From November 2007 through February 2009, the world stock market (represented by the MSCI All County World Index, net) lost 55% of its value. Every investor and financial advisor lost sleep during this period. However, the outcomes of investors varied widely, depending on their level of discipline and adherence to their long-term plan.
Some investors, spooked by the downturn and fearful for the future, bailed on their plan, swore off stocks, and put whatever money they had left into FDIC-insured bank accounts. Several years later, many of these same investors, after watching the market recover and then hit new highs while their cash earned almost nothing on the sidelines, plunged back into the stock market.
This extremely common investor behavior is a classic example of “buying high” and “selling low,” something we all know is a terrible investment strategy.
Mistiming the market, whether out of fear or speculation, is likely the most frequent and severe form of permanent capital loss investors experience. Even though most investors will eventually re-enter the market, they will have forever missed out on the outsized positive returns that typically follow bear markets.
Imagine a hypothetical investor who had $1 Million invested in the world stock market at the beginning of November 2007, but who sold near the bottom of the last financial crisis at the end of February 2009. At that point, his once $1 Million investment would be worth only $450,770. Five years later (end of February 2014), feeling confident that the markets have recovered and watching other people get rich while his money is earning nothing on the sidelines, he decides to reinvest his $450,770 back into the world stock market. At the end of 2015, his investment would be worth only $455,521.
Let’s imagine another hypothetical investor who also had $1 Million invested in the world stock market at the beginning of November 2007. Her investment would have also declined to $450,770 by the end of February 2009, but unlike the first investor, she had the fortitude to stay the course and remain invested even though it was very uncomfortable. At the end of 2015, her investment would be worth $1,113,640.
While the bear market in stocks was temporary, the first investor experienced a permanent loss of over $650,000 compared to the disciplined investor who stayed the course. Both investors experienced risk and both investors saw their investment fall by 55%, but only the investor who mistimed the market experienced a permanent capital loss.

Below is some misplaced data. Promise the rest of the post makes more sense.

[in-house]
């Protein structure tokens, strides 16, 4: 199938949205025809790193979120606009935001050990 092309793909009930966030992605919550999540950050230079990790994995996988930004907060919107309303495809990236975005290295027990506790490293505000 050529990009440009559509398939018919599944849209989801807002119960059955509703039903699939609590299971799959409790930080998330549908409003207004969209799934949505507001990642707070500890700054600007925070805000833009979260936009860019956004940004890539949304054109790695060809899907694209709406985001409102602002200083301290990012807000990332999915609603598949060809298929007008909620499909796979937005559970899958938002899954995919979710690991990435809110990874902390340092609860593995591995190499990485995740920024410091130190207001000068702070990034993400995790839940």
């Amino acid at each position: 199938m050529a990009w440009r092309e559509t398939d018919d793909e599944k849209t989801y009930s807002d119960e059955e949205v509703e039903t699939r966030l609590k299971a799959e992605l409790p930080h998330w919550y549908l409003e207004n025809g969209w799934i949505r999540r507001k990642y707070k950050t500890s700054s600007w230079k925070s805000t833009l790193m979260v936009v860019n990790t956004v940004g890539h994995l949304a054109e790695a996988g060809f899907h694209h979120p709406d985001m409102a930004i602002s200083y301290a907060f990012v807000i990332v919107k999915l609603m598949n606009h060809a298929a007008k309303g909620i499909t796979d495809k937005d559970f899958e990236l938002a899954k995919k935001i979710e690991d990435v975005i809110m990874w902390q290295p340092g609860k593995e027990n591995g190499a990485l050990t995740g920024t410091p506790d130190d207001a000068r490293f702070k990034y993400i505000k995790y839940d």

The lesson here is not that every investor should be 100% invested in stocks, in fact, that is surely not the case. Instead, the lesson is that investors who need cash in the near-term or who have a very low tolerance for volatility should not invest in a stock-heavy portfolio in the first place. Conversely, an investor who doesn't need cash in the near-term should build a balanced portfolio, containing both global stocks and high-quality bonds, and then ignore market gyrations, stay the course, and not allow what are most likely temporary losses to become permanent losses.
Although it’s always possible that the global market won’t ever recover after a downturn, such a case resembles an Armageddon scenario where most assets (stocks or otherwise) might be worthless. Remember, stocks represent ownership in companies and as long as those companies have a future, the owners have a right to those future profits. As a result, I believe it’s best to be an optimist in this case, diversify your portfolio across the entire global market, and have faith that capitalism will continue to work in the long run. Although I believe it will all work out, I also believe it’ll be a bumpy ride so it’s important to maintain sufficient liquidity in “safe” assets for short and intermediate term needs and to build flexibility into your financial plan so that you’re still around for the long term. If you cannot get comfortable with this outlook and have faith in the long-term prospects of the global market, then you should seriously consider whether you have any business investing in stocks in the first place.
I often think of the temporal risk of stock market volatility as being akin to turbulence on an airplane. Some passengers find it uncomfortable, some will close their eyes and breathe deeply in order to stay calm, and some find it so terrifying they assume a plane crash is imminent and would prefer to jump out of the plane before it gets worse. On the other hand, the pilots and well-educated frequent fliers know that turbulence is just a normal part of flying through the air at 500 miles per hour and does not indicate that the plane is going to crash. For those who nevertheless find it too unnerving, the alternative option is ground transportation. While you won’t experience any turbulence, you’re far more likely to get in an accident and unless your destination is nearby, the journey will take 10 times longer, assuming your time horizon is even long enough to make it there at all.